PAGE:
• Dauntless. I found some mentions, but nothing more. They don’t look alive.
  • Gleim. It was great for my IR, but not sure about the CPL materials.
  • Aviationexam. Their interface is great and works on any teapot, their EASA materials are astonishing. But I am not sure that they are OK for FAA tests, not so many questions exist in their database.

Possibly somebody has any experience with these providers? Does it make sense to buy Sheppard Air? They seem like state-of-the-art.

Air Taxi

Usually our school students from abroad use Tampa International airport for arrival or departure. It’s about 100 km from here, and the most common way to go there is Uber. But we are flight school students! From my opinion, we should use airplanes! Anyway a lot of us need more flight time, so why not to do something useful?

Actually large international airports require some experience, and it’s also better to have a special endorsement from the instructor, and book a slot. But in the US there are a lot of airports, including small satellite airports around the major ones. For Tampa the most obvious option is Tampa Executive (KVDF).

Tomorrow I am returning home, so I asked one of my friends to fly with me to Tampa Executive and return the airplane back to the school. Yes, the fuel and airplane renting costs are almost the same as Uber, but it’s a valuable flight time! And it’s fun!

Lakeland

Today I decided to fly to Lakeland for some more VOR practice. Anyway it will be a VFR flight, but our Cessna has a VOR, and it’s better to refresh my skills.

Today the airspace here was very busy. A lot of small light aircrafts, some turboprops, and even a jet… The radio communications are rather intense. It was a good experience: the ATC gave me instructions to extend downwind, then to orbit for giving a way to some faster airplane. The controller was extremely nice and even apologized on final for the delay 🙂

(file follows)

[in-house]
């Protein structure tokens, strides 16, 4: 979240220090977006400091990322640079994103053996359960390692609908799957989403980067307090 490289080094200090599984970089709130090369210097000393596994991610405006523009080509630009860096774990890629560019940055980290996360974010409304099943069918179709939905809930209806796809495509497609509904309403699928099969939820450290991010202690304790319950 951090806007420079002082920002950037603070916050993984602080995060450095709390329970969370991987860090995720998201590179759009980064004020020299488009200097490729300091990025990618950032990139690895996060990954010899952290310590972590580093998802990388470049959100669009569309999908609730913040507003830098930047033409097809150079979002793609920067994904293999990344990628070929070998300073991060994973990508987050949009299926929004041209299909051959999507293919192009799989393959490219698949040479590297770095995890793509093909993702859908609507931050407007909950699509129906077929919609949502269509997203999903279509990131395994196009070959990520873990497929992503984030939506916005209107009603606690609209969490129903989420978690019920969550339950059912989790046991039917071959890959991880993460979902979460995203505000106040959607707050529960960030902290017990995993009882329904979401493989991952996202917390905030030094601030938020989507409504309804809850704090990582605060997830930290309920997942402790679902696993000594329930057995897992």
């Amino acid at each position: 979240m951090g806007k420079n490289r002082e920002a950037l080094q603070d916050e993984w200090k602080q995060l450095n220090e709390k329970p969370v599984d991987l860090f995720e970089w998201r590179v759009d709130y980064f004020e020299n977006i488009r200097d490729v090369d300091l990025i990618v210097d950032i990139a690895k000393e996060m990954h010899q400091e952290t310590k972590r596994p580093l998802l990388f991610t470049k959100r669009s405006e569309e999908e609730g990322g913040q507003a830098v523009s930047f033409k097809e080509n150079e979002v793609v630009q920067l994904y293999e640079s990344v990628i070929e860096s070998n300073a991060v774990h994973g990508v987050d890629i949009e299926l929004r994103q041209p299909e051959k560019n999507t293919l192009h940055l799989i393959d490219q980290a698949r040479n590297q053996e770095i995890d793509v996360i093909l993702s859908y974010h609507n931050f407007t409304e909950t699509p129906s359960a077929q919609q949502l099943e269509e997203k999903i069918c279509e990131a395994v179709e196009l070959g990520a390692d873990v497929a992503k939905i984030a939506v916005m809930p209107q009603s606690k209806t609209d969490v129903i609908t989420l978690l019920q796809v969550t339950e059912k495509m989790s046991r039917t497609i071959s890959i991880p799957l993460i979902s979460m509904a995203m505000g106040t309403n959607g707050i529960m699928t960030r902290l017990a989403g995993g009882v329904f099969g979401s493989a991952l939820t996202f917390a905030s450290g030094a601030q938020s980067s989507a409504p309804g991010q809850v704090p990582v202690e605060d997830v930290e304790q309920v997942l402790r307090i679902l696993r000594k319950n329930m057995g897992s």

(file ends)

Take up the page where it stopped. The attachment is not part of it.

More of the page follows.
Cross City

The route from Crystal River to Cross City is considered rather simple, and a lot of students from our school fly there almost every day. I’ve been there only once, and even that time I wore ‘foggles’, so I’ve seen almost nothing. So today I planned to visit that airport.

The route is really easy: it lays almost along the shoreline, and it’s really impossible to get lost. The airport itself is very nice: large concrete runways, predictable winds, no traffic. It was a very nice trip!

KCTY
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Night Flight

FAA CPL applicant should meet some requirements in aeronautical experience specified in 14 CFR § 61.129. For example, it requires a night cross-country flight and 10 night landings at the controlled airport. I have some days before returning to Moscow, so I decided to obtain some night experience.

Flying at night is really cool. Wind is often calm, and the airplane is very stable and predictable. I had a very similar feeling in Czech Republic at 5 am.

The landscape is very different too: a lot of lights, clearly identifiable highways and towns, airport lights. Landing at night does not differ a lot from a daytime one, but the approach seems more challenging.

I believe that after instrument experience it’s easier to fly at night since the procedures are the same: trust your instruments, don’t rely on your feelings.

Another very important thing at night is proper using of airplane lights, especially enabling and disabling landing lights at the appropriate time. Probably it is not a very big deal to forget about them at the daytime, but at night it’s critical.